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Q: Can you name any case studies as an example?
A: It isn’t just about whacking a virtual assistant into a call centre to save a bit of cost. While we do get those queries, primarily, organizations are focusing on conversational AI as a way of fulfilling an element of a digital transformation project.
We are working with one of our customers, Shell, in their lubrication division. Here they’re focusing on the total cost of ownership. You can save 30-40% of overall lifetime costs by maintaining a vehicle correctly, which means you need the right sort of oil in your engine. This is more complicated than it sounds. Shell has 3000 different product lines, 2000 obsolete products, 31,000 competitor products, 100,000 datasheets, and a million different engine types—across 80 differnet countries in multiple languages. It layers up in terms of complexity.
A very intuitive way of making it easier for distributors and the public to access this information is through a conversational application, and that’s exactly what they’ve done. It also helps position them as a real innovator when it comes to AI. So that’s just one example of people using conversational AI not just at a very granular level, but in a much more strategic way as part of their overall digital transformation.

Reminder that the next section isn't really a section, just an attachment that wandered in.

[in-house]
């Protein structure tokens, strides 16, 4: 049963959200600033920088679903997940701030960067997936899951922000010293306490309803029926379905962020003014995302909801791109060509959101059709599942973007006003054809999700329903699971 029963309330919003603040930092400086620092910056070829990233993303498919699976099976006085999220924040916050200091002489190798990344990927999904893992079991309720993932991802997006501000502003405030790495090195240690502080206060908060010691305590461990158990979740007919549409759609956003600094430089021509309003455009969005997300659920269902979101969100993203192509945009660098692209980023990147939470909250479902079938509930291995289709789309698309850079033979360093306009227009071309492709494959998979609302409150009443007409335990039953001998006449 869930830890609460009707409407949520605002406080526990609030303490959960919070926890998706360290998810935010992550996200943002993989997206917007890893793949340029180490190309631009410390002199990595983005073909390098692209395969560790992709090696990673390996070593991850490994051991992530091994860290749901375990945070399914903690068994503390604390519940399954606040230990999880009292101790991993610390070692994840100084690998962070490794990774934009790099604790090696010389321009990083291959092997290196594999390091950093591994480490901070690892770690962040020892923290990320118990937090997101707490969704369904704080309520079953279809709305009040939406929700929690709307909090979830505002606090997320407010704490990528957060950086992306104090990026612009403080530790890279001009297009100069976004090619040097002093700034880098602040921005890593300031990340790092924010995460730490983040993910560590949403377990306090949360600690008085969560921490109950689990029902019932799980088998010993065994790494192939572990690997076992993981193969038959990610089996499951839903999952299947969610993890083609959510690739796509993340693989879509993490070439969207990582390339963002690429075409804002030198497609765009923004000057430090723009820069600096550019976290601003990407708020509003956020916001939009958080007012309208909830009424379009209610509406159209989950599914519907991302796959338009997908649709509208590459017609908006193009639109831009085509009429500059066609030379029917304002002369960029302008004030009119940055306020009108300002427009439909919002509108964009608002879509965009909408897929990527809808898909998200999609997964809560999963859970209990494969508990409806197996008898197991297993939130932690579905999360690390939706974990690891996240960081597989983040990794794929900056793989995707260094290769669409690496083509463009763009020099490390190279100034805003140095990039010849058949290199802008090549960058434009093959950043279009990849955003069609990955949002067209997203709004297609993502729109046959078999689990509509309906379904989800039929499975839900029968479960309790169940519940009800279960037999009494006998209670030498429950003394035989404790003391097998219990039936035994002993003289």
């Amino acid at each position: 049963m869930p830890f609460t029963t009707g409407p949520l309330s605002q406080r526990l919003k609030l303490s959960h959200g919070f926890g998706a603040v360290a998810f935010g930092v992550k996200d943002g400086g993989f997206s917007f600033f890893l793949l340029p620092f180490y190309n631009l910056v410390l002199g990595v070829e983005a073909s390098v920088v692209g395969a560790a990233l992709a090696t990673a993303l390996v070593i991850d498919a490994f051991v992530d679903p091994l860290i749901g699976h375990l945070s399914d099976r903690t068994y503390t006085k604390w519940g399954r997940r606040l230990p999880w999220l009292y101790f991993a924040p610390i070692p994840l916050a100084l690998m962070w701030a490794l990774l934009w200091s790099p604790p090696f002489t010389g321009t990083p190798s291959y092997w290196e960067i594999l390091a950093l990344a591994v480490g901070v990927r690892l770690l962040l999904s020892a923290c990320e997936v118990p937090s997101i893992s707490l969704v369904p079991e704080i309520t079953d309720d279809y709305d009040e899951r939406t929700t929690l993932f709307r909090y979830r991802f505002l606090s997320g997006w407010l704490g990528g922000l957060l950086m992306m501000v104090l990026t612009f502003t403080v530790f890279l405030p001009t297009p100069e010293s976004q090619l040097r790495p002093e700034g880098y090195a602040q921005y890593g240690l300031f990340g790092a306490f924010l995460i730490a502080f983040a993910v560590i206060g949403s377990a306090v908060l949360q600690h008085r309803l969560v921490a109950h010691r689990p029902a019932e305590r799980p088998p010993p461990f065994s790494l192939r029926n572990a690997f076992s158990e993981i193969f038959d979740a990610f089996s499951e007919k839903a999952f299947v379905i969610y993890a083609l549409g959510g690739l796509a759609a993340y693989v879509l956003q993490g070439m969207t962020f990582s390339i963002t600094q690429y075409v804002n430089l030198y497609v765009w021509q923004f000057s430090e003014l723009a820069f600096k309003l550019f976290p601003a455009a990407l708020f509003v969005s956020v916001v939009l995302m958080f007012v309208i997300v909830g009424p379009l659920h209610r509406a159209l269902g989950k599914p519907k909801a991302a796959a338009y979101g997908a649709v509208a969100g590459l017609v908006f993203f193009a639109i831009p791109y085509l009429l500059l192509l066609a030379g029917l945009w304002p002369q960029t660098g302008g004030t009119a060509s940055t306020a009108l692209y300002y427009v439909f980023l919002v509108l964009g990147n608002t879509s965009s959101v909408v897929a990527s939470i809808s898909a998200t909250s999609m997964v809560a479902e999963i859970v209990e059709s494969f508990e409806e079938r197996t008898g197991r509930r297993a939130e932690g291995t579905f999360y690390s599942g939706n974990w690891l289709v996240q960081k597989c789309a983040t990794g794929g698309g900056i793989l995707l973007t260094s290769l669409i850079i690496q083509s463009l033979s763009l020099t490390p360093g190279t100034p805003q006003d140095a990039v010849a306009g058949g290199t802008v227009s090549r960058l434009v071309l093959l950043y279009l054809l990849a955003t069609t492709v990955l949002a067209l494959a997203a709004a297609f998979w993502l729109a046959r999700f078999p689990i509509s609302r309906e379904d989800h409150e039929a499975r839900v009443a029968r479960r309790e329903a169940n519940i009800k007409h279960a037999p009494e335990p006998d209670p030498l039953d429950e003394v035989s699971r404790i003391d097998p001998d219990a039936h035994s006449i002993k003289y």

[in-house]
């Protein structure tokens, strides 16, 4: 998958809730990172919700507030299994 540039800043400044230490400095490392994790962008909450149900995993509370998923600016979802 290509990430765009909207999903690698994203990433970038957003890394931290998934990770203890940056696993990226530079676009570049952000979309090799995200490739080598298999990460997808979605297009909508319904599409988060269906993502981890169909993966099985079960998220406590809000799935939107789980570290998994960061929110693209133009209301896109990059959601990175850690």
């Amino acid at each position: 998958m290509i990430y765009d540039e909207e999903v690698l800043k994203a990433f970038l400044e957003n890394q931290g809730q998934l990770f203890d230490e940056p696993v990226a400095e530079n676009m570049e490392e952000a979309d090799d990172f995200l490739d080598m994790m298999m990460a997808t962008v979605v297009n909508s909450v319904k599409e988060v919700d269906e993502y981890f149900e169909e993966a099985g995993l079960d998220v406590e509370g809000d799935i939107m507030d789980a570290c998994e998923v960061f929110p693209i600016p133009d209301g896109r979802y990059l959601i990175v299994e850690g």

Q: So where is this being deployed within the enterprise, and which business functions are seeing the biggest changes?
A: There are the obvious areas which are very customer-facing and service-oriented. Digital employees for customer service is a classic area in which conversational AI is being deployed. Increasingly, it’s being used proactively as a sales tool to provide support on e-commerce sites—to the point where there is increasing talk about conversational commerce, or ‘c-commerce’, overtaking e-commerce in the next decade in terms of interest. People are going to buy things through Alexa and Google Home using voice rather than going on the website, so you need a conversational system to be able to support that.
Interestingly, though, we are also seeing a large uptick in internally-facing systems. For example, HR is a growing area for us because the sorts of clients we’re receiving tend to be larger enterprises with complex HR requirements. For example, we’re working with a major bank with a very transient workforce that constantly moves between the US and Europe. There’s a lot of time-consuming queries for HR personnel who typically don’t have a contact centre to answer questions about holiday entitlement or the like. While reasonably complex, these rules and responses can be pretty easily automated.
Q: What are your predictions for the next year in conversational AI?
A: I think that we’re increasingly going to see conversational AI platforms being incorporated into centres of excellence within enterprises. C-commerce will become something that’s more actively talked about. 2019 and 2020 will be the years of the conversational platform because it’s becoming such a requirement now for enterprises.
Andy Peart is Chief Strategy and Marketing Officer of Artificial Solutions.